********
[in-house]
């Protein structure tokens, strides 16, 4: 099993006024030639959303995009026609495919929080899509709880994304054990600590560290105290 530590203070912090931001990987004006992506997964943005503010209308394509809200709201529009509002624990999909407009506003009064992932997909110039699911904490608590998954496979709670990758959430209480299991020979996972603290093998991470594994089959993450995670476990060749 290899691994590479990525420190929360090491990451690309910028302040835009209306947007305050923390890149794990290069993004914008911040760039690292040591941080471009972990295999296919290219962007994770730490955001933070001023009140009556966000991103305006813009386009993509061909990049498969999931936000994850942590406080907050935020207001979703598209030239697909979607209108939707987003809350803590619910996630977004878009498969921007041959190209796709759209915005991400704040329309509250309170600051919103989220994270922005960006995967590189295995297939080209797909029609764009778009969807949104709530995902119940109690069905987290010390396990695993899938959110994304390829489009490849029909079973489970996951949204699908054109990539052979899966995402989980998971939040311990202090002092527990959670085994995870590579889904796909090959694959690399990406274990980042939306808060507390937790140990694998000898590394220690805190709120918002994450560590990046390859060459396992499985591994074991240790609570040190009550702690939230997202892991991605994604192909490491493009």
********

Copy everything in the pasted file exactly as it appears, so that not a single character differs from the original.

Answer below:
[in-house]
């Protein structure tokens, strides 16, 4: 099993006024030639959303995009026609495919929080899509709880994304054990600590560290105290 530590203070912090931001990987004006992506997964943005503010209308394509809200709201529009509002624990999909407009506003009064992932997909110039699911904490608590998954496979709670990758959430209480299991020979996972603290093998991470594994089959993450995670476990060749 290899691994590479990525420190929360090491990451690309910028302040835009209306947007305050923390890149794990290069993004914008911040760039690292040591941080471009972990295999296919290219962007994770730490955001933070001023009140009556966000991103305006813009386009993509061909990049498969999931936000994850942590406080907050935020207001979703598209030239697909979607209108939707987003809350803590619910996630977004878009498969921007041959190209796709759209915005991400704040329309509250309170600051919103989220994270922005960006995967590189295995297939080209797909029609764009778009969807949104709530995902119940109690069905987290010390396990695993899938959110994304390829489009490849029909079973489970996951949204699908054109990539052979899966995402989980998971939040311990202090002092527990959670085994995870590579889904796909090959694959690399990406274990980042939306808060507390937790140990694998000898590394220690805190709120918002994450560590990046390859060459396992499985591994074991240790609570040190009550702690939230997202892991991605994604192909490491493009």